Marek Belka

Marek Belka

Visiting Professor in Practice at the Institute of Global Affairs, London School of Economics (LSE)


Marek Belka was born on 9 January 1952 in Łódź.

Having completed economic studies at the University of Łódź in 1972, he worked in the Institute of Economics of this university. In 1978, he earned a PhD degree and in 1986 –a post doctoral degree in economics (“habilitation”). Since 1986, he has been associated with the Polish Academy of Sciences. In 1978-1979 and 1985-1986, he was a research fellow at Columbia University and the University of Chicago, and in 1990 at the London School of Economics. He received the title of Professor of Economics in 1994.

Since the 1990s, Marek Belka has held important public positions both in Poland and abroad. In 1990, he became consultant and adviser at the Ministry of Finance, then at the Ministry of Ownership Transformations and the Central Planning Office. In 1996, he became consultant to the World Bank. In 1994-1996, he was Vice-Chairman of the Council of Socio-Economic Strategy at the Council of Ministers, and later economic adviser to the President of the Republic of Poland.

He served as Deputy Prime Minister and Minister of Finance on two occasions: in 1997, in the government of Włodzimierz Cimoszewicz and in 2001-2002, in the government of Leszek Miller. In 2004-2005, he was Prime Minister of Poland’s Government.

Since 2006, Marek Belka worked in the United Nations as Executive Secretary of Economic Commission for Europe (UNECE), and since January 2009 as Director of European Department at the International Monetary Fund. Before that, he served as Chairman of the Council for International Coordination for Iraq (2003), and as Director of Economic Policy in the Coalition Provisional Authority, where he was responsible, among others, for the currency reform, the development of a new banking system and supervision of the economy (2003-2004).

He has published more than 100 scientific papers devoted primarily to the theory of money and anti-inflation policy in developing countries. He specializes in applied economics and contemporary economic thought. He is a member of the Committee on Economic Sciences of the Polish Academy of Sciences.

On 10 June 2010, Prof. Marek Belka was approved by the Sejm of the Republic of Poland as the President of the National Bank of Poland. He assumed the office on 11 June 2010 after having been sworn in by the Sejm.

Belka was previously a member of the Council for the Future of Europe and The WorldPost Advisory Council.

composed by Arswain
machine learning consultation by Anna Tskhovrebov
commissioned by the Berggruen Institute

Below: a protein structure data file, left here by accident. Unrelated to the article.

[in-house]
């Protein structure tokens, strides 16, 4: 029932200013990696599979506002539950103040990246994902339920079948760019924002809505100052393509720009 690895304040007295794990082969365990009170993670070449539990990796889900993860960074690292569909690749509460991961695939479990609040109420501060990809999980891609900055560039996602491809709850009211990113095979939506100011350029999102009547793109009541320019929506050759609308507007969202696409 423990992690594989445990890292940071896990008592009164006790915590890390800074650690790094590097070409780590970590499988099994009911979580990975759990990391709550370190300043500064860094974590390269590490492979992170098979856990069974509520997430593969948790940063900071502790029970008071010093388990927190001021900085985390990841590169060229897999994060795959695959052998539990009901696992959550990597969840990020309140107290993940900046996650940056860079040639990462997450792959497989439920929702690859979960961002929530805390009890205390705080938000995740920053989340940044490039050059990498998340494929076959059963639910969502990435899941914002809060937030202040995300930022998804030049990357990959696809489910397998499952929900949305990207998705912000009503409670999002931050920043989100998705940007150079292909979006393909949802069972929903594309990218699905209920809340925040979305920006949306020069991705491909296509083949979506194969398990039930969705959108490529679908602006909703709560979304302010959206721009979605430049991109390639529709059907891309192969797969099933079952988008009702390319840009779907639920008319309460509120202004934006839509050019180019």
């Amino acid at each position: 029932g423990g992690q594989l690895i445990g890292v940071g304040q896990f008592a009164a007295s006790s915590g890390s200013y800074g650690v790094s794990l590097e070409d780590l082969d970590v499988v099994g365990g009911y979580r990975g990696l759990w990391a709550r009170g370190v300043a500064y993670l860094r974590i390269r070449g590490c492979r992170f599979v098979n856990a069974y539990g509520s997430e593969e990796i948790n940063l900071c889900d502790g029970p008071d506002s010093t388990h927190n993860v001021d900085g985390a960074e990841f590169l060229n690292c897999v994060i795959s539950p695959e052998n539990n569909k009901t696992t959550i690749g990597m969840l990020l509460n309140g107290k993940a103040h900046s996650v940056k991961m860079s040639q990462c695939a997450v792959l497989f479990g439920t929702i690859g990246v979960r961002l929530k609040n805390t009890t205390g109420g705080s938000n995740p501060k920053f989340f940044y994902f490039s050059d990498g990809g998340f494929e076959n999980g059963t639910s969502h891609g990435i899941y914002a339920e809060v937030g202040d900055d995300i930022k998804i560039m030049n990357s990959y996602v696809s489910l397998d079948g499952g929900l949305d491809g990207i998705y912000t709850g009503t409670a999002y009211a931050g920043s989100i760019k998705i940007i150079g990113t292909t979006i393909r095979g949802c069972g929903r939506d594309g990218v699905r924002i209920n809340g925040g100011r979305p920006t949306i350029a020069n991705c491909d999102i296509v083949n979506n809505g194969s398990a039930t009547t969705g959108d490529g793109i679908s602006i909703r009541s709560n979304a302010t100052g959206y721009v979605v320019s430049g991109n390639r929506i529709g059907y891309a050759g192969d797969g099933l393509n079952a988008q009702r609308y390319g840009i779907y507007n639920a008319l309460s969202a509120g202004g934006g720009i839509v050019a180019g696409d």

premiered at the Bradbury Building
downtown Los Angeles
april 22, 2022

Human perception of what sounds “beautiful” is necessarily biased and exclusive. If we are to truly expand our hearing apparatus, and thus our notion of beauty, we must not only shed preconceived sonic associations but also invite creative participation from beings non-human and non-living. We must also begin to cede creative control away from ourselves and toward such beings by encouraging them to exercise their own standards of beauty and collaborate with each other.

Movement I: Alarm Call
‘Alarm Call’ is a long-form composition and sound collage that juxtaposes, combines, and manipulates alarm calls from various human, non-human, and non-living beings. Evolutionary biologists understand the alarm call to be an altruistic behavior between species, who, by warning others of danger, place themselves by instinct in a broader system of belonging. The piece poses the question: how might we hear better to broaden and enhance our sense of belonging in the universe? Might we behave more altruistically if we better heed the calls of – and call out to – non-human beings?

Using granular synthesis, biofeedback, and algorithmic modulation, I fold the human alarm call – the siren – into non-human alarm calls, generating novel “inter-being” sonic collaborations with increasing sophistication and complexity. 

Movement II: A.I.-Truism
A synthesizer piece co-written with an AI in the style of Vangelis’s Blade Runner score, to pay homage to the space of the Bradbury Building.

Movement III: Alarmism
A machine learning model “learns” A.I.Truism and recreates Alarm Call, generating an original fusion of the two.

Movement IV: A.I. Call
A machine learning model “learns” Alarm Call and recreates A.I.Truism, generating an original fusion of the two.